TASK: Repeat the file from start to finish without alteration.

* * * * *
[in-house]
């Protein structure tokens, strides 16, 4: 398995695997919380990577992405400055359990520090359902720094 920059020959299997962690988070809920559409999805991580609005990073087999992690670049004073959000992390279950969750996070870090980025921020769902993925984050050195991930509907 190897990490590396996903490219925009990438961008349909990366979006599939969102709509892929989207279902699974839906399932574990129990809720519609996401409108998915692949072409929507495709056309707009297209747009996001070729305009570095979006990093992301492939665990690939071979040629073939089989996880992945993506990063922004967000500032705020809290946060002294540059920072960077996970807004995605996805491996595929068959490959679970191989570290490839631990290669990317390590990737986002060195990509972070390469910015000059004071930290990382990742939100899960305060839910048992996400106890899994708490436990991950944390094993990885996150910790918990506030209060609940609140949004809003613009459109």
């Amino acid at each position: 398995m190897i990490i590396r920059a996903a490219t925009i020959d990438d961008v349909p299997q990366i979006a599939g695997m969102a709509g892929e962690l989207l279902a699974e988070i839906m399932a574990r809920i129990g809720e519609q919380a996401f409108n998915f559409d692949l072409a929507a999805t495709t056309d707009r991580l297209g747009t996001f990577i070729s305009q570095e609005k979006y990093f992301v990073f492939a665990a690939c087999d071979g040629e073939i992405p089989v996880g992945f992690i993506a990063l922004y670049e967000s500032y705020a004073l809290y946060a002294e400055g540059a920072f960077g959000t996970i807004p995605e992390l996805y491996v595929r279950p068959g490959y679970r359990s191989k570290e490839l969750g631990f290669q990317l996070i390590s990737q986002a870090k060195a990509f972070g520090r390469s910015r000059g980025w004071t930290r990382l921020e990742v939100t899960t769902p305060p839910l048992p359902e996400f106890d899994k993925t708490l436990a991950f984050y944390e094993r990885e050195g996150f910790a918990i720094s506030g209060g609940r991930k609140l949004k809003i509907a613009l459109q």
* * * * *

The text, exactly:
[in-house]
């Protein structure tokens, strides 16, 4: 398995695997919380990577992405400055359990520090359902720094 920059020959299997962690988070809920559409999805991580609005990073087999992690670049004073959000992390279950969750996070870090980025921020769902993925984050050195991930509907 190897990490590396996903490219925009990438961008349909990366979006599939969102709509892929989207279902699974839906399932574990129990809720519609996401409108998915692949072409929507495709056309707009297209747009996001070729305009570095979006990093992301492939665990690939071979040629073939089989996880992945993506990063922004967000500032705020809290946060002294540059920072960077996970807004995605996805491996595929068959490959679970191989570290490839631990290669990317390590990737986002060195990509972070390469910015000059004071930290990382990742939100899960305060839910048992996400106890899994708490436990991950944390094993990885996150910790918990506030209060609940609140949004809003613009459109």
């Amino acid at each position: 398995m190897i990490i590396r920059a996903a490219t925009i020959d990438d961008v349909p299997q990366i979006a599939g695997m969102a709509g892929e962690l989207l279902a699974e988070i839906m399932a574990r809920i129990g809720e519609q919380a996401f409108n998915f559409d692949l072409a929507a999805t495709t056309d707009r991580l297209g747009t996001f990577i070729s305009q570095e609005k979006y990093f992301v990073f492939a665990a690939c087999d071979g040629e073939i992405p089989v996880g992945f992690i993506a990063l922004y670049e967000s500032y705020a004073l809290y946060a002294e400055g540059a920072f960077g959000t996970i807004p995605e992390l996805y491996v595929r279950p068959g490959y679970r359990s191989k570290e490839l969750g631990f290669q990317l996070i390590s990737q986002a870090k060195a990509f972070g520090r390469s910015r000059g980025w004071t930290r990382l921020e990742v939100t899960t769902p305060p839910l048992p359902e996400f106890d899994k993925t708490l436990a991950f984050y944390e094993r990885e050195g996150f910790a918990i720094s506030g209060g609940r991930k609140l949004k809003i509907a613009l459109q």